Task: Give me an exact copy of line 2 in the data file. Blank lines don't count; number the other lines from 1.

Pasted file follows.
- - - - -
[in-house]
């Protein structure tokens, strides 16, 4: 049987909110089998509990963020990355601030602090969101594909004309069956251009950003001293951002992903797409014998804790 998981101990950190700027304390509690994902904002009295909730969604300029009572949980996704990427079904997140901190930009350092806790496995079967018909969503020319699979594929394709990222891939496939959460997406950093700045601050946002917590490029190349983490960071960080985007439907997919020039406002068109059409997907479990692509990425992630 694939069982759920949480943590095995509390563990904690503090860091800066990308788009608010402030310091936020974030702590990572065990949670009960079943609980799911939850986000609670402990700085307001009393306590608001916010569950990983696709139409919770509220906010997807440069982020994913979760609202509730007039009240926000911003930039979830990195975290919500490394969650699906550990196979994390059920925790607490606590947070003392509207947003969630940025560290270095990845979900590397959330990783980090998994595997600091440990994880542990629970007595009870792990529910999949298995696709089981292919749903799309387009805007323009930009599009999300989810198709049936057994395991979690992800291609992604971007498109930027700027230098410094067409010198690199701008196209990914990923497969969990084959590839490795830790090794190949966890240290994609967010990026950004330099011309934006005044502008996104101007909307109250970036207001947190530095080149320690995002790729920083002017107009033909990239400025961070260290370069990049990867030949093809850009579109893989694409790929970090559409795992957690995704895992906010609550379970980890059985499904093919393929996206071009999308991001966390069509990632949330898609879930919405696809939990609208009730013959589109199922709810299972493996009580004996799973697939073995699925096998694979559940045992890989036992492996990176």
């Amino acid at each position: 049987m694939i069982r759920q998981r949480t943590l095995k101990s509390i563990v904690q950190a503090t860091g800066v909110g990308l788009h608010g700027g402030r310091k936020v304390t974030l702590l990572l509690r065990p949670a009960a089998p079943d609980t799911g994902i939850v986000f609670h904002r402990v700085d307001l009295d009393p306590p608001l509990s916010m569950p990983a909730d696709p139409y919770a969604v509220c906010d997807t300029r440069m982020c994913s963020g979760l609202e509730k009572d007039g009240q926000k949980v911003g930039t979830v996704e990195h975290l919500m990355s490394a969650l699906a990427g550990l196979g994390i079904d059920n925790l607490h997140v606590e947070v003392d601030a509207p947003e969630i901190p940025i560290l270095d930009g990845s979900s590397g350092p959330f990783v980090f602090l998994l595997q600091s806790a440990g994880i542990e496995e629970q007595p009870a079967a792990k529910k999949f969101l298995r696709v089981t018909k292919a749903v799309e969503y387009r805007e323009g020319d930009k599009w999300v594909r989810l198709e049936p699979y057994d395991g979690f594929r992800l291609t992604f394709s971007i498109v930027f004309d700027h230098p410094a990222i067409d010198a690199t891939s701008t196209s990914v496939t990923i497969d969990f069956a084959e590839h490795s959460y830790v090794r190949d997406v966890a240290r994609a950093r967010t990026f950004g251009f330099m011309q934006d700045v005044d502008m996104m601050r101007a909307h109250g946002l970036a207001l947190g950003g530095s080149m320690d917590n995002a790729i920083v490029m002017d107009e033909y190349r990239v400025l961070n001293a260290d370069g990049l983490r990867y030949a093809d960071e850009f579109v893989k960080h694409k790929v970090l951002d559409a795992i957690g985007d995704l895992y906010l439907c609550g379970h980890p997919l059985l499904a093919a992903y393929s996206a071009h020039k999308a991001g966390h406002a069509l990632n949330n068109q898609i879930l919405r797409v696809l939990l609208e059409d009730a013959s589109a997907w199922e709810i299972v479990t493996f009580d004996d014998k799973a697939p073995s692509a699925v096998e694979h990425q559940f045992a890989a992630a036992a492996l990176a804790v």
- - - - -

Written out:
């Protein structure tokens, strides 16, 4: 049987909110089998509990963020990355601030602090969101594909004309069956251009950003001293951002992903797409014998804790 998981101990950190700027304390509690994902904002009295909730969604300029009572949980996704990427079904997140901190930009350092806790496995079967018909969503020319699979594929394709990222891939496939959460997406950093700045601050946002917590490029190349983490960071960080985007439907997919020039406002068109059409997907479990692509990425992630 694939069982759920949480943590095995509390563990904690503090860091800066990308788009608010402030310091936020974030702590990572065990949670009960079943609980799911939850986000609670402990700085307001009393306590608001916010569950990983696709139409919770509220906010997807440069982020994913979760609202509730007039009240926000911003930039979830990195975290919500490394969650699906550990196979994390059920925790607490606590947070003392509207947003969630940025560290270095990845979900590397959330990783980090998994595997600091440990994880542990629970007595009870792990529910999949298995696709089981292919749903799309387009805007323009930009599009999300989810198709049936057994395991979690992800291609992604971007498109930027700027230098410094067409010198690199701008196209990914990923497969969990084959590839490795830790090794190949966890240290994609967010990026950004330099011309934006005044502008996104101007909307109250970036207001947190530095080149320690995002790729920083002017107009033909990239400025961070260290370069990049990867030949093809850009579109893989694409790929970090559409795992957690995704895992906010609550379970980890059985499904093919393929996206071009999308991001966390069509990632949330898609879930919405696809939990609208009730013959589109199922709810299972493996009580004996799973697939073995699925096998694979559940045992890989036992492996990176």